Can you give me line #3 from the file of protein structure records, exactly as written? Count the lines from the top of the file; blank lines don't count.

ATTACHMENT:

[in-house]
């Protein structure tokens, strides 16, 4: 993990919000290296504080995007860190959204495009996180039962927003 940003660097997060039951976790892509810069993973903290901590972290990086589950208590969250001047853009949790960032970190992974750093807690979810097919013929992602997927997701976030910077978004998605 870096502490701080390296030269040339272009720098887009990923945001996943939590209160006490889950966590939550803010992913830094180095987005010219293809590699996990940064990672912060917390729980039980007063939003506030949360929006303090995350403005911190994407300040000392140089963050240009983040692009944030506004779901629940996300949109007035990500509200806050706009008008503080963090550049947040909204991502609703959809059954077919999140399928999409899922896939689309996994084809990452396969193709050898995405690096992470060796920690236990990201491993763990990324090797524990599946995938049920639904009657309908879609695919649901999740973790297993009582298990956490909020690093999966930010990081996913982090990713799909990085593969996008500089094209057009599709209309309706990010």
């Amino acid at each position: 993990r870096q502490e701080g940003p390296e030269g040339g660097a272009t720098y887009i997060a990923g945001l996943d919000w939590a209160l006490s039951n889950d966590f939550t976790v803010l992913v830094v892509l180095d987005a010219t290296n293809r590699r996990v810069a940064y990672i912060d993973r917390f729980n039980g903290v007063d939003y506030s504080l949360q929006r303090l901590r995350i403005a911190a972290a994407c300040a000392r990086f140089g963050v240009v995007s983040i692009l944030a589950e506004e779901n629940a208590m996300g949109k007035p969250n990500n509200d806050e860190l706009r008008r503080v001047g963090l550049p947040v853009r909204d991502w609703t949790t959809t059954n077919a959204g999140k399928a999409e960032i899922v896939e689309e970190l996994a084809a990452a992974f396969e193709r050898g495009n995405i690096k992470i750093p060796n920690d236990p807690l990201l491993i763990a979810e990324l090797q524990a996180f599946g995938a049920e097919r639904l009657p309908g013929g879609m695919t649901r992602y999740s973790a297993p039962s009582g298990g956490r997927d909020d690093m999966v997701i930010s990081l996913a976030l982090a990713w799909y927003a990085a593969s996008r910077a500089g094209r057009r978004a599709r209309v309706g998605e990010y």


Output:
């Amino acid at each position: 993990r870096q502490e701080g940003p390296e030269g040339g660097a272009t720098y887009i997060a990923g945001l996943d919000w939590a209160l006490s039951n889950d966590f939550t976790v803010l992913v830094v892509l180095d987005a010219t290296n293809r590699r996990v810069a940064y990672i912060d993973r917390f729980n039980g903290v007063d939003y506030s504080l949360q929006r303090l901590r995350i403005a911190a972290a994407c300040a000392r990086f140089g963050v240009v995007s983040i692009l944030a589950e506004e779901n629940a208590m996300g949109k007035p969250n990500n509200d806050e860190l706009r008008r503080v001047g963090l550049p947040v853009r909204d991502w609703t949790t959809t059954n077919a959204g999140k399928a999409e960032i899922v896939e689309e970190l996994a084809a990452a992974f396969e193709r050898g495009n995405i690096k992470i750093p060796n920690d236990p807690l990201l491993i763990a979810e990324l090797q524990a996180f599946g995938a049920e097919r639904l009657p309908g013929g879609m695919t649901r992602y999740s973790a297993p039962s009582g298990g956490r997927d909020d690093m999966v997701i930010s990081l996913a976030l982090a990713w799909y927003a990085a593969s996008r910077a500089g094209r057009r978004a599709r209309v309706g998605e990010y």